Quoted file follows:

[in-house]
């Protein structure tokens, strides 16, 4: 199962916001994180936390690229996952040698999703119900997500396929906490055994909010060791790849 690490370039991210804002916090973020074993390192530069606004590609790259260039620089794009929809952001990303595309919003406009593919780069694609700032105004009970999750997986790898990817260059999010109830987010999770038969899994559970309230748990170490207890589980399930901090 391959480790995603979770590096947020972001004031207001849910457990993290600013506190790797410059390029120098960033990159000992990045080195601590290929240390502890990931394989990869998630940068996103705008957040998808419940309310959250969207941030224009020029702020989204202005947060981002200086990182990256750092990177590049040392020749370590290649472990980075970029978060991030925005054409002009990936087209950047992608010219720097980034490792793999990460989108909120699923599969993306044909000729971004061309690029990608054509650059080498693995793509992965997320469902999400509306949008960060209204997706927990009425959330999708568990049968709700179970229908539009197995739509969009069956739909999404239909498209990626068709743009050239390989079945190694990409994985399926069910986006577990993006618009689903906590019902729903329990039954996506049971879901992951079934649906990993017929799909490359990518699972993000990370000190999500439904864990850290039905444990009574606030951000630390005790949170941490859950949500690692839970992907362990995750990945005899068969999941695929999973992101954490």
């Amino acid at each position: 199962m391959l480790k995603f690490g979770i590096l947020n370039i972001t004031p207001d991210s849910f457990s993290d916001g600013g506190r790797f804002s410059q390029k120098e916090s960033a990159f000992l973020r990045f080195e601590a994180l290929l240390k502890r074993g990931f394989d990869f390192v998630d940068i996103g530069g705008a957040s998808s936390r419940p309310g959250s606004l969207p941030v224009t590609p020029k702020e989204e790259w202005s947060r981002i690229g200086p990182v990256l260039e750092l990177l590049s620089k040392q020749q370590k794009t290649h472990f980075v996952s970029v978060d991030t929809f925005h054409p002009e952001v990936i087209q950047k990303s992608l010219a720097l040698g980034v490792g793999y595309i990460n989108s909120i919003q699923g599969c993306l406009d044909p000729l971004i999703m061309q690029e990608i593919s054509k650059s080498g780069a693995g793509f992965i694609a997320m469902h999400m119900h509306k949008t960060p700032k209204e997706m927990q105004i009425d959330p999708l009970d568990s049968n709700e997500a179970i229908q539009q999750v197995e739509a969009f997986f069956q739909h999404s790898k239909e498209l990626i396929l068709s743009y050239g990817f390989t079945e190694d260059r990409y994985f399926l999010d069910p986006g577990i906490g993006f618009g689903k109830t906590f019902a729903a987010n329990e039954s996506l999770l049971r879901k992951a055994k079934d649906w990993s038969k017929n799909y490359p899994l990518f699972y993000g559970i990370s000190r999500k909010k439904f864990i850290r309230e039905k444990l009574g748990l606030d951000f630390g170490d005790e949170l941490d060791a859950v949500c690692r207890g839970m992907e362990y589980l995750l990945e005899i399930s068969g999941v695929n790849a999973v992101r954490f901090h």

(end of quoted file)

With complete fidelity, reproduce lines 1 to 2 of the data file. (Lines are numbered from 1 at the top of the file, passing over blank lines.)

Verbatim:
[in-house]
């Protein structure tokens, strides 16, 4: 199962916001994180936390690229996952040698999703119900997500396929906490055994909010060791790849 690490370039991210804002916090973020074993390192530069606004590609790259260039620089794009929809952001990303595309919003406009593919780069694609700032105004009970999750997986790898990817260059999010109830987010999770038969899994559970309230748990170490207890589980399930901090 391959480790995603979770590096947020972001004031207001849910457990993290600013506190790797410059390029120098960033990159000992990045080195601590290929240390502890990931394989990869998630940068996103705008957040998808419940309310959250969207941030224009020029702020989204202005947060981002200086990182990256750092990177590049040392020749370590290649472990980075970029978060991030925005054409002009990936087209950047992608010219720097980034490792793999990460989108909120699923599969993306044909000729971004061309690029990608054509650059080498693995793509992965997320469902999400509306949008960060209204997706927990009425959330999708568990049968709700179970229908539009197995739509969009069956739909999404239909498209990626068709743009050239390989079945190694990409994985399926069910986006577990993006618009689903906590019902729903329990039954996506049971879901992951079934649906990993017929799909490359990518699972993000990370000190999500439904864990850290039905444990009574606030951000630390005790949170941490859950949500690692839970992907362990995750990945005899068969999941695929999973992101954490």